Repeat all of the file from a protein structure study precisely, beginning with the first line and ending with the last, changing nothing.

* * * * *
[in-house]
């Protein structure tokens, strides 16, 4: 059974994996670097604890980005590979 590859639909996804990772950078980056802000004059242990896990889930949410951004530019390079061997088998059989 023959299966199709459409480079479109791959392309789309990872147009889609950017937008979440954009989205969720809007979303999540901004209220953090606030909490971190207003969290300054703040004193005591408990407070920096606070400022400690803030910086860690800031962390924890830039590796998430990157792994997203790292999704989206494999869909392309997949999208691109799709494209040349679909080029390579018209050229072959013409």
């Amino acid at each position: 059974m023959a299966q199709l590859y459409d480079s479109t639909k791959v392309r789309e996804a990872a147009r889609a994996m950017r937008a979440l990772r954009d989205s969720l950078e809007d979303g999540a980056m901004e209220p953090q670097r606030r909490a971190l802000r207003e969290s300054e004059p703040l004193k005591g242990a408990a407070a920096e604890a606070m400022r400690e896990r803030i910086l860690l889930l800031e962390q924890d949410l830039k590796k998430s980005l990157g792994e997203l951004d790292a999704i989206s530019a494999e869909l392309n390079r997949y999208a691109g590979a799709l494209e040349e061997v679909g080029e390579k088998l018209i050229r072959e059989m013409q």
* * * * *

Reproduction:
[in-house]
């Protein structure tokens, strides 16, 4: 059974994996670097604890980005590979 590859639909996804990772950078980056802000004059242990896990889930949410951004530019390079061997088998059989 023959299966199709459409480079479109791959392309789309990872147009889609950017937008979440954009989205969720809007979303999540901004209220953090606030909490971190207003969290300054703040004193005591408990407070920096606070400022400690803030910086860690800031962390924890830039590796998430990157792994997203790292999704989206494999869909392309997949999208691109799709494209040349679909080029390579018209050229072959013409």
């Amino acid at each position: 059974m023959a299966q199709l590859y459409d480079s479109t639909k791959v392309r789309e996804a990872a147009r889609a994996m950017r937008a979440l990772r954009d989205s969720l950078e809007d979303g999540a980056m901004e209220p953090q670097r606030r909490a971190l802000r207003e969290s300054e004059p703040l004193k005591g242990a408990a407070a920096e604890a606070m400022r400690e896990r803030i910086l860690l889930l800031e962390q924890d949410l830039k590796k998430s980005l990157g792994e997203l951004d790292a999704i989206s530019a494999e869909l392309n390079r997949y999208a691109g590979a799709l494209e040349e061997v679909g080029e390579k088998l018209i050229r072959e059989m013409q």